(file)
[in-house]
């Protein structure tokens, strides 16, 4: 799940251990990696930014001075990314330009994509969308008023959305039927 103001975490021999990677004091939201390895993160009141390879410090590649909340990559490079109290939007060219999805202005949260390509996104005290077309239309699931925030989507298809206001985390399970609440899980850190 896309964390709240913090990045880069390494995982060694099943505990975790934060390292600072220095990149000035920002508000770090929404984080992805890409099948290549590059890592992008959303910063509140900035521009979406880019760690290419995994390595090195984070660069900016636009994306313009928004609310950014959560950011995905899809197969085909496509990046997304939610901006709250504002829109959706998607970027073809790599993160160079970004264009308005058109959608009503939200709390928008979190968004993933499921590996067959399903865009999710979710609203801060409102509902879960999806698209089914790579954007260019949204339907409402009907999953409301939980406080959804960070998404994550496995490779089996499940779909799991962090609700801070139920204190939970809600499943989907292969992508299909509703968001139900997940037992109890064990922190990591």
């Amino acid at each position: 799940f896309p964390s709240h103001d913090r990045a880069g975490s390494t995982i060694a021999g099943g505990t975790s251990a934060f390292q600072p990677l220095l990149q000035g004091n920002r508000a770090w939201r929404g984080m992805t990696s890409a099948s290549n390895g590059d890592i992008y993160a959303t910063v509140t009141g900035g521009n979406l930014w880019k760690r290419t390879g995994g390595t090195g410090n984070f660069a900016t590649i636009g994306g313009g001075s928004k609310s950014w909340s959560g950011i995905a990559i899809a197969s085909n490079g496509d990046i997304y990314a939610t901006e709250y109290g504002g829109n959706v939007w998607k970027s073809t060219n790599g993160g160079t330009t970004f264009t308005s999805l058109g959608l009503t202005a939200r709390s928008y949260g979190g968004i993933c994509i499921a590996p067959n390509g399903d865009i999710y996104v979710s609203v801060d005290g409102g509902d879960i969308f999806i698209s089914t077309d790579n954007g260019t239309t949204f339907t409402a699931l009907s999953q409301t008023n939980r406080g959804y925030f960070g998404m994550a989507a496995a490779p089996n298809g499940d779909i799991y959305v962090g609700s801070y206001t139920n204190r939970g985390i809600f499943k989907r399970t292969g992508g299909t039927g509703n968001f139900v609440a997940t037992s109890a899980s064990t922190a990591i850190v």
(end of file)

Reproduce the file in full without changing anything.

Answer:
[in-house]
């Protein structure tokens, strides 16, 4: 799940251990990696930014001075990314330009994509969308008023959305039927 103001975490021999990677004091939201390895993160009141390879410090590649909340990559490079109290939007060219999805202005949260390509996104005290077309239309699931925030989507298809206001985390399970609440899980850190 896309964390709240913090990045880069390494995982060694099943505990975790934060390292600072220095990149000035920002508000770090929404984080992805890409099948290549590059890592992008959303910063509140900035521009979406880019760690290419995994390595090195984070660069900016636009994306313009928004609310950014959560950011995905899809197969085909496509990046997304939610901006709250504002829109959706998607970027073809790599993160160079970004264009308005058109959608009503939200709390928008979190968004993933499921590996067959399903865009999710979710609203801060409102509902879960999806698209089914790579954007260019949204339907409402009907999953409301939980406080959804960070998404994550496995490779089996499940779909799991962090609700801070139920204190939970809600499943989907292969992508299909509703968001139900997940037992109890064990922190990591």
């Amino acid at each position: 799940f896309p964390s709240h103001d913090r990045a880069g975490s390494t995982i060694a021999g099943g505990t975790s251990a934060f390292q600072p990677l220095l990149q000035g004091n920002r508000a770090w939201r929404g984080m992805t990696s890409a099948s290549n390895g590059d890592i992008y993160a959303t910063v509140t009141g900035g521009n979406l930014w880019k760690r290419t390879g995994g390595t090195g410090n984070f660069a900016t590649i636009g994306g313009g001075s928004k609310s950014w909340s959560g950011i995905a990559i899809a197969s085909n490079g496509d990046i997304y990314a939610t901006e709250y109290g504002g829109n959706v939007w998607k970027s073809t060219n790599g993160g160079t330009t970004f264009t308005s999805l058109g959608l009503t202005a939200r709390s928008y949260g979190g968004i993933c994509i499921a590996p067959n390509g399903d865009i999710y996104v979710s609203v801060d005290g409102g509902d879960i969308f999806i698209s089914t077309d790579n954007g260019t239309t949204f339907t409402a699931l009907s999953q409301t008023n939980r406080g959804y925030f960070g998404m994550a989507a496995a490779p089996n298809g499940d779909i799991y959305v962090g609700s801070y206001t139920n204190r939970g985390i809600f499943k989907r399970t292969g992508g299909t039927g509703n968001f139900v609440a997940t037992s109890a899980s064990t922190a990591i850190v």